Democratic Endorsement: The Timeshare Presidency
January 23, 2007
2008 promises to be a highly contest primary election. For the first time since 1952, neither party has an incumbent president or vice-president running (although we still hold out hope that Trick Shot Cheney will continue his glorious reich). On the Democratic side, early polling suggests that Democrats have an inherent advantage over Republicans. As a result, virtually every Democrat with a pulse (and in the case of John Kerry, those without) are considering a run for the White House. Understandably, the race has attracted some serious political heavyweights. Billary Clinton will most likely be running again, 2004 fan fav John Edwards has thrown his hat into the ring, and word is that licensed rising star and swimsuit model Barack Obama is dabbling his feet in the exploratory committee waters. Even perennial punchline Al Gore is allegedly considering a Nixonian third White House bid.
Needless to say, we here at the Sal don’t approve of any of these candidates. The presidency has grown in power considerably since the founding and we feel that it is a mistake to invest such power in the hands of one person. Sure, we’re like anyone else: we like the idea of a strong-armed dictator in theory. But what happens if you put the wrong guy in office? Not every leader can be as effective as Chester Arthur, who was, seriously, a damn fine president. The risks in electing, say, another Andrew “Indian Killer” Jackson are simply too great. We know a lot about the big four candidates, but how can we know for sure that they won’t veto the all-important Maysville Road bill or destroy the national banking system?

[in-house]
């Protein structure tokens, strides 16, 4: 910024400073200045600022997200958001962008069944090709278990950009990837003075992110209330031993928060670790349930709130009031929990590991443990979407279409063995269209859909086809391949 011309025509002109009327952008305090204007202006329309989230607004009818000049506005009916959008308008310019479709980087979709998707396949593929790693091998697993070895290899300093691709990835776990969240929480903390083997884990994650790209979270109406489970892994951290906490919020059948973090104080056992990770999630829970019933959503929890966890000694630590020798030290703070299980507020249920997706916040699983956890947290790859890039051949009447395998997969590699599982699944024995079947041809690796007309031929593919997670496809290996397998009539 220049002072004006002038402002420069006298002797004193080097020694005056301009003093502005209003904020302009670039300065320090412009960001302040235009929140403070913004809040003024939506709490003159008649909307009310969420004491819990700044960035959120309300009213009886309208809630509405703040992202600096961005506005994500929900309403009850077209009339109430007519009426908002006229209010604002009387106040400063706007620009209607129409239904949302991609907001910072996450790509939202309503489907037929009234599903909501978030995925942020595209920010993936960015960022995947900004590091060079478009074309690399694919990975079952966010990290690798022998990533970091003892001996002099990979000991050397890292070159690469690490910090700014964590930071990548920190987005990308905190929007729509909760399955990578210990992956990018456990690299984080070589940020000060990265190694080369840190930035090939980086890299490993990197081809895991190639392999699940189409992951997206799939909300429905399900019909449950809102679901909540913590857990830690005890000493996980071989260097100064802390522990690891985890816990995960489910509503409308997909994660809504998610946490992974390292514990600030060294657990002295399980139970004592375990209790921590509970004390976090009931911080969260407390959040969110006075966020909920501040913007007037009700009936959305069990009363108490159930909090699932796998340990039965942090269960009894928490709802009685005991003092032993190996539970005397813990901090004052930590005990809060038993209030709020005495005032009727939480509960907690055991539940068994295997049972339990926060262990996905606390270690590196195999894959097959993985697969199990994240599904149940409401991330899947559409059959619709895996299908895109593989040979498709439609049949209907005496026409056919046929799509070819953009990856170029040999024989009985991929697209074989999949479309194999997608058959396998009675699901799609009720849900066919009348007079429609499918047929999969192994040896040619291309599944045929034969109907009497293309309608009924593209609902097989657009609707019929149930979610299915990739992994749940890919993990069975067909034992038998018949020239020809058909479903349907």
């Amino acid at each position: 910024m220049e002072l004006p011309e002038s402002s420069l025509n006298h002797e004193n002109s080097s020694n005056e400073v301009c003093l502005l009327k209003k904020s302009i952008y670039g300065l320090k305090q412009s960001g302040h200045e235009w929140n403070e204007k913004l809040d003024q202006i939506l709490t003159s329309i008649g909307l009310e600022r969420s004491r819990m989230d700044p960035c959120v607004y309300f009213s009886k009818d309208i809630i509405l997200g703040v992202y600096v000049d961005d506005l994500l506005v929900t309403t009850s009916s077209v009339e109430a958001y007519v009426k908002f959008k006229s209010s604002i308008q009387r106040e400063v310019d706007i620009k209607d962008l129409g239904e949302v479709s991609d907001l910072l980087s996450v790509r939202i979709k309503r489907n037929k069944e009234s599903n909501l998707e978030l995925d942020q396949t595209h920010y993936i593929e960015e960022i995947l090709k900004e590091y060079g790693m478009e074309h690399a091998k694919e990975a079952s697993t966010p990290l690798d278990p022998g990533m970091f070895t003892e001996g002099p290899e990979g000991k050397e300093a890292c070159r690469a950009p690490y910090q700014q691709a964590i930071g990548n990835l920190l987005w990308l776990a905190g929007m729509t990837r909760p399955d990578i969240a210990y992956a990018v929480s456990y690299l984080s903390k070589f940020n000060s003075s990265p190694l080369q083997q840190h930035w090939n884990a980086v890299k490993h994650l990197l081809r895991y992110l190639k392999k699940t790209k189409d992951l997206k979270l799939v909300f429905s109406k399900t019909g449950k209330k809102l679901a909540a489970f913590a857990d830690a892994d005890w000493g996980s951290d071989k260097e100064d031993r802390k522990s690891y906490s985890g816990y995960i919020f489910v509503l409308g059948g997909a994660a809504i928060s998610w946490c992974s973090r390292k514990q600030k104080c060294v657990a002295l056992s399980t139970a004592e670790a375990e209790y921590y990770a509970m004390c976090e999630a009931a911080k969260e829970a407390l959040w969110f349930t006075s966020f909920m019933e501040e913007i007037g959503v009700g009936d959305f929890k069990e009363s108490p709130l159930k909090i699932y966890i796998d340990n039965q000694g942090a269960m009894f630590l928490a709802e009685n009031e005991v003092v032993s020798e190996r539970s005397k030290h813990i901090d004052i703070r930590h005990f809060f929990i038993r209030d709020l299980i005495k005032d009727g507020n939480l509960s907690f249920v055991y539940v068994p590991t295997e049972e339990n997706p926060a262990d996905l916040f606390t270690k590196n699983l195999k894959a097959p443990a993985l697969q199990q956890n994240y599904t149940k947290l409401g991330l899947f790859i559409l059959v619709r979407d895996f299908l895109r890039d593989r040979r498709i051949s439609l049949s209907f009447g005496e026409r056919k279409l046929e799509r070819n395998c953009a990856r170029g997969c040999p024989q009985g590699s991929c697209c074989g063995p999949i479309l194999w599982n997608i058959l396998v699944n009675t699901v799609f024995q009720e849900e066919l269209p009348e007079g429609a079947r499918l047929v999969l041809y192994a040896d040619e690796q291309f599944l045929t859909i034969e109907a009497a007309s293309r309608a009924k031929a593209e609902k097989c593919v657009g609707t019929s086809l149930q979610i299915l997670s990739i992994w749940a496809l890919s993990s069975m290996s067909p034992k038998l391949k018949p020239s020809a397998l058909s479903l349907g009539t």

No, dear reader, what America needs is a diffusion of power. May we present to you: the Timeshare Presidency. Since we cannot trust any of the major candidates with supreme executive power, we must turn to the lower-tier hopefuls; the ones delusional enough to think they might have a shot, but nobody has ever heard of. Individually, they will get steamrolled by better-funded, better-known, and just flat out better candidates. Should they combine forces, they could change the face of American politics for at least a few weeks. Furthermore, a divided executive branch always works well. After a lengthy discussion, Yesterday’s Salad (a subsidiary of Saladtronics Ltd.) is endorsing the combined ticket of Wesley Clark, Chris Dodd, Joe Biden, Bill Richardson, Dennis Kucinich, and Tom Vilsack for the Democratic presidential nomination.
Details and bad photoshops after the break.
Each of these candidates is a complete long shot on their own. In most cases, they are polling between 1-5% (which is behind even John Kerry). They can’t possible hope to raise enough money on their own to stay competitive on a national scale(each would need about $10 million by March 2006 to be taken seriously). Together, however, they can not only raise more money, but can run regional operations. Vilsack may not have much national name recognition, but he is well known in his home state of Iowa. As part of the team effort, Vilsack could campaign only in Iowa and other Midwestern states while the other guys stick to their assigned regions:
Vilsack: Iowa, Minnesota Wisconsin
Kucinich: Ohio, Michigan
Dodd: New Hampshire, Connecticut
Biden: Delaware, Massachusetts
Clark: South Carolina, Arkansas, Oklahoma, Missouri
Richardson: Nevada, New Mexico, California, Texas